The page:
Sydney Doyle & Abel Smith

Shippensburg Area Senior High School senior Sydney Doyle poses with Nancy Grayson 2nd grader Abel Smith. Doyle saved Abel from choking at lunch earlier this month.

Choking on food can be quite scary, especially when you can’t dislodge the particle on your own.

Nancy Grayson 2nd grader Abel Smith had an alarming situation during lunch earlier this month when a piece of his carrot got stuck in his throat. His best friend, Kayden Padua, noticed something was very wrong with Abel as his face began turning red. Kayden quickly raised his hand and began yelling to adults and lunchroom aides for assistance.

Shippensburg Area Senior High School senior Sydney Doyle was assisting in the cafeteria that day, and was across the room when the commotion broke out. When another teacher called out to her, Sydney made her way across the room. When she realized Abel was choking, her swift actions in performing the Heimlich helped to save Abel’s life.

“At first when I heard the yelling, I wasn’t sure what was going on because another teacher was already over there,” Sydney explained. “It was when the other teacher started yelling for me that I was worried. I realized that Abel was choking when I got to him, his face was red and he couldn’t speak to me, and he was crying and shaking. Once I realized that Abel was choking, I asked him If I could help him and when he nodded his head yes, I gave him the Heimlich. I learned how to do the Heimlich in 12th grade health class through a lesson and a video.”

Abel recalled the experience last week: “I was eating a carrot, and then it went down my throat. It was hot. It was scary. Kayden raised his hand, and Miss Sydney was able to do the Heimlich. I swallowed it when she did that. I’m happy that I got help. I thank Kayden because he raised his hand and yelled out. I thank Miss Sydney for helping me.”

Kayden recalled, “I got really scared when my friend began coughing, and then his face started turning really red. I began raising my hands and waving for help because I could tell that he was choking. I was very happy after Miss Sydney helped him because we are really good friends, and I knew he was going to be OK.”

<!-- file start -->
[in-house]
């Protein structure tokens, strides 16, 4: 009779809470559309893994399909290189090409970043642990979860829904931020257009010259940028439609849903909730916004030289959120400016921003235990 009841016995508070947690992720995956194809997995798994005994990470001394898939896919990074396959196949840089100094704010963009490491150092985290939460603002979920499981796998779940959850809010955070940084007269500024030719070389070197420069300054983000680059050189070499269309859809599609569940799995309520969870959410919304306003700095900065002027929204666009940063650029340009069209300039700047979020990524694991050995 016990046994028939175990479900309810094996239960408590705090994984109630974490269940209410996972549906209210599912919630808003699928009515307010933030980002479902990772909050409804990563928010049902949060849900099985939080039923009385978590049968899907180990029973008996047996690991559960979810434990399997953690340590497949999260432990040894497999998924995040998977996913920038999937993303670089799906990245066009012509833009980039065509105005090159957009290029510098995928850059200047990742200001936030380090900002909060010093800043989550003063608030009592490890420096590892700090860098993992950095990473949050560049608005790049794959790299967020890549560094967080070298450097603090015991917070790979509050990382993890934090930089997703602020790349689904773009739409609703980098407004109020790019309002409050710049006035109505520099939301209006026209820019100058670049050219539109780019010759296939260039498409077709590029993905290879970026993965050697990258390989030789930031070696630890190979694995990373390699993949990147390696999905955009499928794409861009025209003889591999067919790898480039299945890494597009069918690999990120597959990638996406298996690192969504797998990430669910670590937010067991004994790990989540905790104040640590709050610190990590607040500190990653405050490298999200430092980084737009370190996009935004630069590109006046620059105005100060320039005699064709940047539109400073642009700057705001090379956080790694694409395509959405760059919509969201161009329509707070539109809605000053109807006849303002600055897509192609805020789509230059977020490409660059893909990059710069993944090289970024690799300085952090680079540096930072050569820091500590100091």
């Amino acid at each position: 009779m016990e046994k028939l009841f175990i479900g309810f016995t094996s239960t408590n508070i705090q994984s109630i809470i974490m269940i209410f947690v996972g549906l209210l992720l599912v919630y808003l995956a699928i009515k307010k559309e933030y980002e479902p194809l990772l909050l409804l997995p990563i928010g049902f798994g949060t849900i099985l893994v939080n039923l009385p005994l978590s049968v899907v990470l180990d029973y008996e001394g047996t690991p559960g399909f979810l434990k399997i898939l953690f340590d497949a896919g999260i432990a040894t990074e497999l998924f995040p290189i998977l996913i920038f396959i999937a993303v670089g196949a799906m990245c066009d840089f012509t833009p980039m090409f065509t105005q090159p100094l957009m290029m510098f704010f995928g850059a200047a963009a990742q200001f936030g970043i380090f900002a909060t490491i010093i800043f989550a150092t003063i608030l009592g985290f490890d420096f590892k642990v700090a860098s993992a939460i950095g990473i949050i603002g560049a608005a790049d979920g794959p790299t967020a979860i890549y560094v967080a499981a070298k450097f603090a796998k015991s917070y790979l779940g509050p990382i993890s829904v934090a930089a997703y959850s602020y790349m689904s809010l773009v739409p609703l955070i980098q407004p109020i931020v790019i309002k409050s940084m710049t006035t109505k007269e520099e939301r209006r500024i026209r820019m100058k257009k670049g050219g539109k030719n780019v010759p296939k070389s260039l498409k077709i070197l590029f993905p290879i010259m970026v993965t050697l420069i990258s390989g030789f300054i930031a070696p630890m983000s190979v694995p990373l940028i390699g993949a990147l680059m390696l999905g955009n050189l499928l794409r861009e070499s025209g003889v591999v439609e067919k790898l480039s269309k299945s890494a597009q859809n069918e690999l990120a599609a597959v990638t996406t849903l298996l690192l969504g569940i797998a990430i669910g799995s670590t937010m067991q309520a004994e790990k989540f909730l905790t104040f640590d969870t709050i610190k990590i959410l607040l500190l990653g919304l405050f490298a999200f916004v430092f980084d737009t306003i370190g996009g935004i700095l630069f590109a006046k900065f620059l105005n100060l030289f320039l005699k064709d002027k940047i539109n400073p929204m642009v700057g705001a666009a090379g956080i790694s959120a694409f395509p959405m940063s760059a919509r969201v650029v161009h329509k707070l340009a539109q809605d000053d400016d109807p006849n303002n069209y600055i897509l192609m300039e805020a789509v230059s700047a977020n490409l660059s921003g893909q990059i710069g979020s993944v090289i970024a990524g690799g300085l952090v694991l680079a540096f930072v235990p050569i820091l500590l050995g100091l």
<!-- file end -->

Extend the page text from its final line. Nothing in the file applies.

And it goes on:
Abel, the son of Amanda and Corey Smith, said he has eaten carrots since the incident, and is being more careful with chewing.

Amanda said she can’t thank Sydney, Kayden and the school staff for saving Abel’s life.

“I feel like thanking them isn’t enough! You saved my son’s life! I am very, very thankful for Kayden and Sydney! They’re definitely heroes, and I’m glad they’re getting the recognition they deserve.”

Amanda said she was impressed that a high school student knows how to perform the Heimlich maneuver. “I’m almost 30 and I don’t know how to do the Heimlich. I’m really glad they’re teaching that in school; it’s something that clearly comes in handy.”

Sydney said she has been working as a noontime aide in the Nancy Grayson cafeteria since the start of the school year, as part of a co-op program at the high school. She also assists in one of the kindergarten classrooms.

Jeremy Eastman, Nancy Grayson’s interim principal, said he was also impressed with the quick reaction of the staff and assistants.

“Kayden knew it was an emergency, and he acted to get someone’s attention,” Eastman said. “Everybody responded how they should. By the time the nurse was able to get there, everything had been taken care of. She looked him over to make sure he was alright and didn’t need further medical attention.”

Eastman added it’s important to pay attention during trainings that are offered to staff. He said school nurse Teresa O’Neal taught staff CPR and the Heimlich at their last training session.

“Taking time to do these trainings is extremely important because you don’t know what’s going to happen,” he said. “Sydney was the youngest adult in the room, and she did not hesitate to react; she didn’t wait for someone with more experience to show up. She reacted. She paid attention to what she learned. This is one example of why it was important to hire noontime aides in the cafeteria so we had enough staff there. So, I am thankful that the school board decided to hire aides this year. It has really benefited our school.”

Sydney offers the following advice for anyone who might find themselves in a similar situation:

“The best advice that I could give to someone would probably be to remain calm because if you stress yourself out before you help the person choking, it will stress them out and things could end up being worse. It made me feel relieved initially because I was able to help him and things didn’t get worse. Currently, I would say I feel proud of myself for being able to help and not freeze up. Something very important for anyone to remember is to try not to freeze up in a situation such as this one because regardless of how scared you are, I guarantee that the person in need is more scared and you can do something to help them. You also have to think like, ‘What if that was my child? Even if you don’t have children, like what IF it was your child, you wouldn’t want someone to freeze up, you’d want someone to help your child and save their life.”

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